UPDATE, 2:20p: CBNNews.com’s David Brody has posted the White House’s response to the news fellow award recipient Mary Ann Glendon will be a no-show at Notre Dame’s commencement because of Obama:

President Obama is disappointed by former Ambassador Mary Glendon’s decision, but he looks forward to delivering an inclusive and respectful speech at the Notre Dame graduation, a school with a rich history of fostering the exchange of ideas. While he is honored to have the support of millions of people of all faiths, he does not govern with the expectation that everyone sees eye to eye with him on every position, and the spirit of debate and healthy disagreement on important issues is part of what he loves about this country.

[HT: American Papist]
UPDATE, 9:57a: From David Brody at CBNNews.com:

You know the famous saying, “Houston. We have a problem.” Well, how about a new slogan: “Notre Dame. We have a problem.” The speech by pro-choice President Obama at the Catholic Notre Dame has caused all sorts of trouble.

mary ann g.jpg

It now turns out that Mary Ann Glendon, the former U.S. Ambassador to the Vatican [pictured right with Pope Benedict in February 2008], will NOT speak at the Notre dame Graduation because of the controversy.
The pro-life, Harvard professor was set to receive the Laetare Medal which is the annual award given in recognition of outstanding service to the Roman Catholic church and society. She was to speak to the students on the same day as President Obama. But President Obama’s appearance was just too much. She just posted the following letter to the university here.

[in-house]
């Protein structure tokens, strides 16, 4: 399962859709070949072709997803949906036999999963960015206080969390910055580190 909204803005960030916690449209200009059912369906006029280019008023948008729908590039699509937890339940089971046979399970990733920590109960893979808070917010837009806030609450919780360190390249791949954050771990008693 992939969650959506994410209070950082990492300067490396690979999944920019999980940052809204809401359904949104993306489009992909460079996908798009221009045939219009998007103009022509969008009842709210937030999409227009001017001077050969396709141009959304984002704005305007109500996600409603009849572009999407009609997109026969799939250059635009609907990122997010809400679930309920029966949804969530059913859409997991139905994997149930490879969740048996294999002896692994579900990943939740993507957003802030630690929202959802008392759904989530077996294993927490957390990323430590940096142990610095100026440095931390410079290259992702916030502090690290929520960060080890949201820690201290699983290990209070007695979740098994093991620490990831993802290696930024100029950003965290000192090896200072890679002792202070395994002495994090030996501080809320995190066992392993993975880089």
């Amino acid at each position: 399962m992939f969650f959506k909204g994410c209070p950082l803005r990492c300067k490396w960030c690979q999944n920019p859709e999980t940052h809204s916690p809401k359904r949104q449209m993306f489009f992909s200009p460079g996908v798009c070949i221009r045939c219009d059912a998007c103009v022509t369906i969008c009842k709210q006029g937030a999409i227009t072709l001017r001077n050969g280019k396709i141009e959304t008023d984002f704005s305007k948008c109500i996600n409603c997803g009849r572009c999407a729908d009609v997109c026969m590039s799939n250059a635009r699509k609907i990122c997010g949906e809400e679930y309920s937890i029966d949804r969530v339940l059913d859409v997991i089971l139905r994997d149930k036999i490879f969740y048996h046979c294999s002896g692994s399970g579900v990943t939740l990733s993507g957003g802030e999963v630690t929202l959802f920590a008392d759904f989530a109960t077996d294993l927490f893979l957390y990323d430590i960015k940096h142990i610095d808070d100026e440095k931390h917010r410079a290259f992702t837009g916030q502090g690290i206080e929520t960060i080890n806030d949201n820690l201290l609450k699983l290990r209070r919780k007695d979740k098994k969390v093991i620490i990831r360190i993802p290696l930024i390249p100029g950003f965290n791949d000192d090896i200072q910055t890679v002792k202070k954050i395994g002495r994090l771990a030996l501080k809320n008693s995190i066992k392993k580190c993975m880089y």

[HT: Arina and Kristina; photo courtesy of Vatican’s L’Osservatore Romano newspaper ]
Thumbnail image for breaking.jpgEmail from Joe Carter at First Things:

Mary Ann Glendon has declined the Laetare Medal, the annual award from Notre Dame, which she was to receive this spring at the university’s graduation ceremonies.
At 9:30 this morning, April 27, 2009, Mary Ann Glendon faxed to the university’s president, the Rev. John I. Jenkins, C.S.C., and published online at First Things a letter explaining her decision to refuse the medal.
Mary Ann Glendon is Learned Hand Professor of Law at Harvard Law School. A member of the editorial and advisory board of First Things, she served as the U.S. Ambassador to the Vatican from 2007 to 2009.

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